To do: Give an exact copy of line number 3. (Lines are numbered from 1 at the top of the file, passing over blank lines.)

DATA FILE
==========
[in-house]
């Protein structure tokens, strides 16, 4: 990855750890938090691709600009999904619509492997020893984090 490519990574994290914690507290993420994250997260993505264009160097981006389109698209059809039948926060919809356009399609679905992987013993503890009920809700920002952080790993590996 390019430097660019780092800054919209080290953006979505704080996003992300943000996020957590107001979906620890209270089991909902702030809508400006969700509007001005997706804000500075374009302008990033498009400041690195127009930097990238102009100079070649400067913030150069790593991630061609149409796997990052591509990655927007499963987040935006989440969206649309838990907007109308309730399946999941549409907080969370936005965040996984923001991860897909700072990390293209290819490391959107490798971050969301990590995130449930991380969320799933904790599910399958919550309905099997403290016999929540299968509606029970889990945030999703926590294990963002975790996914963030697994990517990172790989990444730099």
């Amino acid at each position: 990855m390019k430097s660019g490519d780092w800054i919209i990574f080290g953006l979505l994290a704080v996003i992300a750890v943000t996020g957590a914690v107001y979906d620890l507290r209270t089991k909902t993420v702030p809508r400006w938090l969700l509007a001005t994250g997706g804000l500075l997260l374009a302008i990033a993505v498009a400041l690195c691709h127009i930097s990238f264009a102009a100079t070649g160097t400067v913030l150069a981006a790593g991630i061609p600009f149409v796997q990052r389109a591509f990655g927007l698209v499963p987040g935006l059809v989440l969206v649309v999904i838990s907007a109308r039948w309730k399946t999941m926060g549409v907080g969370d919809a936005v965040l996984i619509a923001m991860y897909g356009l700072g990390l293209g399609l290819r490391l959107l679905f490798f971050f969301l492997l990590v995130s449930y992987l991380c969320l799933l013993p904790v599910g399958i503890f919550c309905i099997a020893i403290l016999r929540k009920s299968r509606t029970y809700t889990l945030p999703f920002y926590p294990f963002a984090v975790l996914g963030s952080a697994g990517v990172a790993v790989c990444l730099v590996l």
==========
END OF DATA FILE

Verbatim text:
């Amino acid at each position: 990855m390019k430097s660019g490519d780092w800054i919209i990574f080290g953006l979505l994290a704080v996003i992300a750890v943000t996020g957590a914690v107001y979906d620890l507290r209270t089991k909902t993420v702030p809508r400006w938090l969700l509007a001005t994250g997706g804000l500075l997260l374009a302008i990033a993505v498009a400041l690195c691709h127009i930097s990238f264009a102009a100079t070649g160097t400067v913030l150069a981006a790593g991630i061609p600009f149409v796997q990052r389109a591509f990655g927007l698209v499963p987040g935006l059809v989440l969206v649309v999904i838990s907007a109308r039948w309730k399946t999941m926060g549409v907080g969370d919809a936005v965040l996984i619509a923001m991860y897909g356009l700072g990390l293209g399609l290819r490391l959107l679905f490798f971050f969301l492997l990590v995130s449930y992987l991380c969320l799933l013993p904790v599910g399958i503890f919550c309905i099997a020893i403290l016999r929540k009920s299968r509606t029970y809700t889990l945030p999703f920002y926590p294990f963002a984090v975790l996914g963030s952080a697994g990517v990172a790993v790989c990444l730099v590996l």